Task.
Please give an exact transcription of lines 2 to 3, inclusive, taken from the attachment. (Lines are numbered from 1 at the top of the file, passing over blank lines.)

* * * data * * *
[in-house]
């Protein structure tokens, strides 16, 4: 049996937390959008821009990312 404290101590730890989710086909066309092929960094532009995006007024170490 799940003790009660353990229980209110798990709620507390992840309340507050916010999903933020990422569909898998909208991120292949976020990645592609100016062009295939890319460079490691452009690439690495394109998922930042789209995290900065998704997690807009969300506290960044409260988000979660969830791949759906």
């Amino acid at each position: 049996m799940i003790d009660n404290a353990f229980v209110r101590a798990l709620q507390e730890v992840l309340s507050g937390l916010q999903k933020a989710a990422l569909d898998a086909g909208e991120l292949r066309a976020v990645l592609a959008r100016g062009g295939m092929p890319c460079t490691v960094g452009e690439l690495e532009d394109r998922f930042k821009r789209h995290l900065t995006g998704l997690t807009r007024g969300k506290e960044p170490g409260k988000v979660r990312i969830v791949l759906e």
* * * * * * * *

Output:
């Protein structure tokens, strides 16, 4: 049996937390959008821009990312 404290101590730890989710086909066309092929960094532009995006007024170490 799940003790009660353990229980209110798990709620507390992840309340507050916010999903933020990422569909898998909208991120292949976020990645592609100016062009295939890319460079490691452009690439690495394109998922930042789209995290900065998704997690807009969300506290960044409260988000979660969830791949759906």
């Amino acid at each position: 049996m799940i003790d009660n404290a353990f229980v209110r101590a798990l709620q507390e730890v992840l309340s507050g937390l916010q999903k933020a989710a990422l569909d898998a086909g909208e991120l292949r066309a976020v990645l592609a959008r100016g062009g295939m092929p890319c460079t490691v960094g452009e690439l690495e532009d394109r998922f930042k821009r789209h995290l900065t995006g998704l997690t807009r007024g969300k506290e960044p170490g409260k988000v979660r990312i969830v791949l759906e």